From The Twisted History of Survivors (and plane crashes)
MAURICIO LIMA. Getty Images.
(Sources, Popular Mechanics: What Really Happened Aboard Air France Flight 447) - December, 2011
Black box revelations from the June 2009 crash paint a surprising picture of chaos in the cockpit that led to one of aviation's greatest mysteries.
by Twisted History producer John Kelly
Air France Flight 447 from Rio de Janeiro, Brazil, to Paris, France crashed into the Atlantic Ocean on June 1, 2009, killing all 228 passengers and crew. The aircraft's flight recorders were not recovered from the ocean floor until May, 2011 - nearly two years later.
The final report, released at a news conference in 2012, concluded that the aircraft crashed after the airspeed measurement devices on the wing were likely frozen by ice, and caused the autopilot to disconnect. The crew reacted poorly, and ultimately caused the aircraft to enter a stall, from which it did not recover. The accident is the deadliest in the history of Air France, as well as the deadliest aviation accident involving an Airbus A330.
Imagine being on an airplane doing normal things like reading, sleeping, listening to music, or watching a movie. You are completely unaware of a situation unfolding in the cockpit, because they haven't told you a thing. No announcements over the PA system, no flight attendants running back and forth causing suspicion, just peaceful silence. You slowly descend below the clouds, but it's pitch dark anyway, and it's the middle of a storm. Some turbulence is expected, but unless you are a trained pilot, you probably can't identify what is occurring from where you are sitting. This is how I imagine the 228 people felt aboard Air France Flight 447, blissfully unaware of their impending death.
It's not like I can blame the pilots for failing to update the rest of the cabin on what was happening that night, because for all intents and purposes, they really had no clue themselves:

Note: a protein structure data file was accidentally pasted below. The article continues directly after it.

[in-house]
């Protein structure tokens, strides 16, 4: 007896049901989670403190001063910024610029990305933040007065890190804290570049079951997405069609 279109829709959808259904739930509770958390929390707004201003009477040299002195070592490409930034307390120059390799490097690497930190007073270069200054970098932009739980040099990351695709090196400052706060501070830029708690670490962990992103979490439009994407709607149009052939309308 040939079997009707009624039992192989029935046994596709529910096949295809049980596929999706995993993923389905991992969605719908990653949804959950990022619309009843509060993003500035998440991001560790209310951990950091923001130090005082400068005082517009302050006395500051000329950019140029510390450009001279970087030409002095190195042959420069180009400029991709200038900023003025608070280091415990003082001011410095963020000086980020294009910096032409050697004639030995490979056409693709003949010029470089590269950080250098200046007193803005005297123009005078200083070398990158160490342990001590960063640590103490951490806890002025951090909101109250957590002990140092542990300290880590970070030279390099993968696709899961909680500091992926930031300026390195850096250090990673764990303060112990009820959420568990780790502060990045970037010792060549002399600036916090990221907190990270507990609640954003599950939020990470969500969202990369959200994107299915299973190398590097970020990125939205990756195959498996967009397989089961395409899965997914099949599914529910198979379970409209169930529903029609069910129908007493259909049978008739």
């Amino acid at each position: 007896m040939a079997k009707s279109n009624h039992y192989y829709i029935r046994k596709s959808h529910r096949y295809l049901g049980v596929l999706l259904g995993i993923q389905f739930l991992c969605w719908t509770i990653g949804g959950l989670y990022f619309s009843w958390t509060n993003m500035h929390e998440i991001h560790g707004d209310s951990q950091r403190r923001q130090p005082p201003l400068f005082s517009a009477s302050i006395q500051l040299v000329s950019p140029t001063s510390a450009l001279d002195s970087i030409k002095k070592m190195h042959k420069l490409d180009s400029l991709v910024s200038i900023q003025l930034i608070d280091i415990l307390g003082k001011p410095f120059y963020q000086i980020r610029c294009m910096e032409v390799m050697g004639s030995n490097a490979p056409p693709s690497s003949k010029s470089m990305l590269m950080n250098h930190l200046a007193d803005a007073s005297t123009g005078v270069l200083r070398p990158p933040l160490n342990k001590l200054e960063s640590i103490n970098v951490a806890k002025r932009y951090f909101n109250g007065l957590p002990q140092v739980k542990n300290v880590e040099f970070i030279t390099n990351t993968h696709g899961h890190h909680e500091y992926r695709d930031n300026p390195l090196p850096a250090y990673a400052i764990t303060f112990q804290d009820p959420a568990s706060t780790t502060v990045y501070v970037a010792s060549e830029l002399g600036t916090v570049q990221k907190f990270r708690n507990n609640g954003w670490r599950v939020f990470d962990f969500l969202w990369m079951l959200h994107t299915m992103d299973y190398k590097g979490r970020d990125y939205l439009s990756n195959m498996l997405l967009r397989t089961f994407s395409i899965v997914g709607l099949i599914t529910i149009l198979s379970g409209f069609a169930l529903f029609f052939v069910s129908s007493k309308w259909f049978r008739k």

We now understand that, indeed, AF447 passed into clouds associated with a large system of thunderstorms, its speed sensors became iced over, and the autopilot disengaged. In the ensuing confusion, the pilots lost control of the airplane because they reacted incorrectly to the loss of instrumentation and then seemed unable to comprehend the nature of the problems they had caused. Neither weather nor malfunction doomed AF447, nor a complex chain of error, but a simple but persistent mistake on the part of one of the pilots.
Just 15 minutes after a normal takeoff from Rio, the captain, Marc Dubois, a veteran with more than 11,000 hours of flight time and the most experience of the three pilots, left the cockpit to take a nap. This left an inexperienced 32-year-old named Pierre-Cédric Bonin at the controls, alongside co-pilot, David Robert, who had more than double Bonin's total flight hours.
At 2:02 am, the captain leaves the flight deck to take a nap. Within 15 minutes, everyone aboard the plane will be dead.
Now, as Vibbs points out in the latest Twisted History podcast, it's a little perplexing that Captain Dubois takes a nap so early in the flight. He doesn't even make sure the more experienced pilot (David Robert) is in-charge, or leave them with clear instructions: "Hey guys, if anything goes wrong …make sure to come and get me immediately." He doesn't even mention the plane is heading directly into a storm system (is he even aware of that himself?). We will never know what was going through Captain Dubois' head, and how much regret he would later feel as he returns to the cockpit too late.